Ultimately, Australia’s government will make the decision on climate and energy policy, but with an independent body providing ballast in the roiling waters of debate, the likelihood of stable, considered and ultimately more effective long-term policy decision-making does seem to be enhanced.

The CCA’s 185-page discussion paper “Renewable Energy Target Review,” is available online as a PDF.



SBA (6 November 2012):


Sustainable Business Australia (SBA) today announced it had appointed Ben Waters, GE’s Director of Ecomagination for Australia and New Zealand, as its Chair of Directors.  The appointment follows Mr Waters’ admission to the SBA Board as a non-executive Director in December 2011.

Mr Waters said he was pleased to accept the position and was looking forward to working closely with the SBA Board to further promote sustainability as good business practice.

“I am honoured to take on this role with the SBA Board and glad to be able to support and work more closely as Chair with SBA’s CEO Andrew Petersen,” Mr Waters said.

“In the coming months we will be strongly promoting SBA’s sustainability agenda as a competitive business proposition, emphasizing that sustainability is not just the right thing to do, but the commercially smart way to operate,” he said.

SBA CEO Andrew Petersen said he was delighted that Ben Waters would be the new Chair.

“Ben will bring a wealth of business experience to the role and has clearly demonstrated his capabilities since he joined the Board last December.

“I would also like to thank Rob Purves for agreeing to stay on the Board and for his tremendous leadership role and support throughout his six years as chair.”

Outgoing Chair Robert Purves said he had greatly enjoyed his years as Chair of the SBA Board.

“While we have faced many challenges over this period, including a major branding change from Environment Business Australia to Sustainable Business Australia at the end of 2010, I am proud to have been associated with such an important and effective organisation that has established some essential partnerships with government and businesses in a rapidly-changing commercial environment,” Mr Purves said.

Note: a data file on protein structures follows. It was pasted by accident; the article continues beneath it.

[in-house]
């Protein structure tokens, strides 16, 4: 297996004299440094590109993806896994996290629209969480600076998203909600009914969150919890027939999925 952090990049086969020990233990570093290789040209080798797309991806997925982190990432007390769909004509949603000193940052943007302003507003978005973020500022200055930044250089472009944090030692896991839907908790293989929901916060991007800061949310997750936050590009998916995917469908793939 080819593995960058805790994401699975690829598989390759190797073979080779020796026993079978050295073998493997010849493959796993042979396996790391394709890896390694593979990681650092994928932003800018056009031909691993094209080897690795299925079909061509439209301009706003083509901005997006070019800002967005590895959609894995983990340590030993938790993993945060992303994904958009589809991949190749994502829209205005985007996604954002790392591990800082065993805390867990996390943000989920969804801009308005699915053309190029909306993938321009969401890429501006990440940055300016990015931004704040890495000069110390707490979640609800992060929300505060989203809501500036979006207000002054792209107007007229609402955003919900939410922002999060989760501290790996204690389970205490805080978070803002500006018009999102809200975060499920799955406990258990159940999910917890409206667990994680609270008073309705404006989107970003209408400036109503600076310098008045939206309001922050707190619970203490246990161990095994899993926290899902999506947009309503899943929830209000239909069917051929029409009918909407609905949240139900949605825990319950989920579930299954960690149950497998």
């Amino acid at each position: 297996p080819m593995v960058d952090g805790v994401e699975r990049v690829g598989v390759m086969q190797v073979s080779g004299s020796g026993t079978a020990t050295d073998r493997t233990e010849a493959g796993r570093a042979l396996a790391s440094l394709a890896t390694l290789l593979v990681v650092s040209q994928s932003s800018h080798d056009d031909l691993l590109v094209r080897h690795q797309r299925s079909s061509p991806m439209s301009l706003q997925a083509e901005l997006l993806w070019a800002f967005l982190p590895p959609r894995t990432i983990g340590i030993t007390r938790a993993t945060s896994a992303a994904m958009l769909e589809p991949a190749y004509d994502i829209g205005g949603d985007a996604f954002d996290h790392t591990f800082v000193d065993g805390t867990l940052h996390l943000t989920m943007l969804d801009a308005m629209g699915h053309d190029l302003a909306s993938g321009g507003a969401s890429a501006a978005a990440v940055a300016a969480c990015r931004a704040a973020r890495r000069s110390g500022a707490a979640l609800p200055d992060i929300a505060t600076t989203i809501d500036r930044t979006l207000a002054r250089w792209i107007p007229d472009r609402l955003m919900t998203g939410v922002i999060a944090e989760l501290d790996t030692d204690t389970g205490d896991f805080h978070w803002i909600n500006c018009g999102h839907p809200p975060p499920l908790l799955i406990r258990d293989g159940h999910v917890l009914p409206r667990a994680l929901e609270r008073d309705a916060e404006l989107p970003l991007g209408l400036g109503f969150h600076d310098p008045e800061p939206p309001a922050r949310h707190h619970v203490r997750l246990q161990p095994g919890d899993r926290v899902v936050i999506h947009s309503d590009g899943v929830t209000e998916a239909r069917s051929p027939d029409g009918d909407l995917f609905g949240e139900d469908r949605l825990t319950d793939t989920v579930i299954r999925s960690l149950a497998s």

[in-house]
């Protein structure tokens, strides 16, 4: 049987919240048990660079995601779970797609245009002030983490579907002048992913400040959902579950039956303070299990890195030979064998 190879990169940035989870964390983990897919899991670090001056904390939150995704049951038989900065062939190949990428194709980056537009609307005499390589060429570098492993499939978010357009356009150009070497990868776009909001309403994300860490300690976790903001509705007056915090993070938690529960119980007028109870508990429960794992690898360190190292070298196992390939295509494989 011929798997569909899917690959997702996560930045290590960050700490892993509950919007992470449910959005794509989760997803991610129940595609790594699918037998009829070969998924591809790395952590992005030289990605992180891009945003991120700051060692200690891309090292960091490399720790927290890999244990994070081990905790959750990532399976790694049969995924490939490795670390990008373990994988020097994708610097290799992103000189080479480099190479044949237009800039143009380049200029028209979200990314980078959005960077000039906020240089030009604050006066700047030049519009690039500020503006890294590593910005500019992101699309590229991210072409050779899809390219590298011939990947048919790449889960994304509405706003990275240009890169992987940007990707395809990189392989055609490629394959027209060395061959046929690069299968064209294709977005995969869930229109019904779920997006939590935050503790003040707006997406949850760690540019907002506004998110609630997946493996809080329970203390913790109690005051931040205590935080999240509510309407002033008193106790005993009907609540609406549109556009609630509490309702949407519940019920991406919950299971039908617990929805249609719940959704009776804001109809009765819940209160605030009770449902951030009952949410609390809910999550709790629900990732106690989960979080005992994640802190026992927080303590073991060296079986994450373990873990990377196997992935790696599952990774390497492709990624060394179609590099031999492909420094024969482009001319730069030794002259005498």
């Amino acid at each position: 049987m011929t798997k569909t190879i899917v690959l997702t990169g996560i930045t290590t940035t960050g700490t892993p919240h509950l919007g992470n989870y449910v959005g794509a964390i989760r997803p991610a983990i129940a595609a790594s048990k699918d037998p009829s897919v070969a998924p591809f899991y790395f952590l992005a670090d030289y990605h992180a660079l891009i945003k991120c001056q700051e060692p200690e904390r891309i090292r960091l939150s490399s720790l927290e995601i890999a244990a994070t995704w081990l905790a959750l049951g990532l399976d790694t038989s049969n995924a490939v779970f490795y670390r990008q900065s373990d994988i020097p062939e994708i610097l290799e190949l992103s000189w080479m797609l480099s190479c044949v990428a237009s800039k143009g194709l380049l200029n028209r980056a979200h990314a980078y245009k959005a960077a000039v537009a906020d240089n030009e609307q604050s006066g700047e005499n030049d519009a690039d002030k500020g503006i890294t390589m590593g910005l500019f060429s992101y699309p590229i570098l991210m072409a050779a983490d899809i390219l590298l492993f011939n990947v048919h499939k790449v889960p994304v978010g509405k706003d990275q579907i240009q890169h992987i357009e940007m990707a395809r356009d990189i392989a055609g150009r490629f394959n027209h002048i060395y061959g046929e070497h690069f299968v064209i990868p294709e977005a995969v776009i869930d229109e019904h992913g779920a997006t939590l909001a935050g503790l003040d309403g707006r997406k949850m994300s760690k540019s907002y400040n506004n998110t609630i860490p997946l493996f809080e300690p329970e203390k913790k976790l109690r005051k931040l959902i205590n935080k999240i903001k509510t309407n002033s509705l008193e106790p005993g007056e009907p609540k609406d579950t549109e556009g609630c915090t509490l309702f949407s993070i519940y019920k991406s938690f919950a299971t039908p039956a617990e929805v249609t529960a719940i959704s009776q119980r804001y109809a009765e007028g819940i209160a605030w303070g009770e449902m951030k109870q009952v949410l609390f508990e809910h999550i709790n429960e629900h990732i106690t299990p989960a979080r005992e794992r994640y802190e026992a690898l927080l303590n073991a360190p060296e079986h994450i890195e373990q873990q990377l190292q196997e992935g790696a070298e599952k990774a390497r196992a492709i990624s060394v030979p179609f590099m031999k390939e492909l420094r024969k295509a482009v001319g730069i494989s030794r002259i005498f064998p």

“As GE’s Director of Ecomagination, Ben Waters has already become an influential voice on innovative business practices in Australia, demonstrating a commitment to driving sustainable development in this country.

“Ben’s knowledge and expertise will help strengthen SBA and propel the sustainable business agenda at an exciting time of change, which will provide added benefits for SBA’s national membership.

“I believe SBA will become increasingly important for business and government and I am sure it will consolidate its position as a critical advocacy group and think tank with Ben Waters as Chair,” he said.

As new Chair of SBA, Mr Waters will be providing the opening address on 8 November at the inaugural Australian Sustainability Conference & Exhibition (ASCE), which will be held at the Sydney Convention & Exhibition Centre from 8-9 November 2012 (

Sustainable Business Australia is the peak body for the low-carbon and environmental goods and services sector. We are also a think tank focusing on the growth of ‘new markets, new industries and new jobs’ as part of the sustainable development agenda.


Global Water Game Playing is as Good as it Gets

Posted by Ken on November 6, 2012
Posted under Express 178

Key issues concerning the regulation of our water resources can often seem esoteric to the average citizen, putting a barrier to engagement. This is due to change with the development of a computer-based simulation by Global Water Games giving players the experience of real-time economic and environmental impacts of their actions as key stakeholders. This can lead to a higher level of collaboration in finding solutions, making it a powerful agent for multi-sector stakeholder engagement. Read more

How game-playing created a sea change for one bay’s stakeholders

By Anna Clark in GreenBiz (31 October 2012):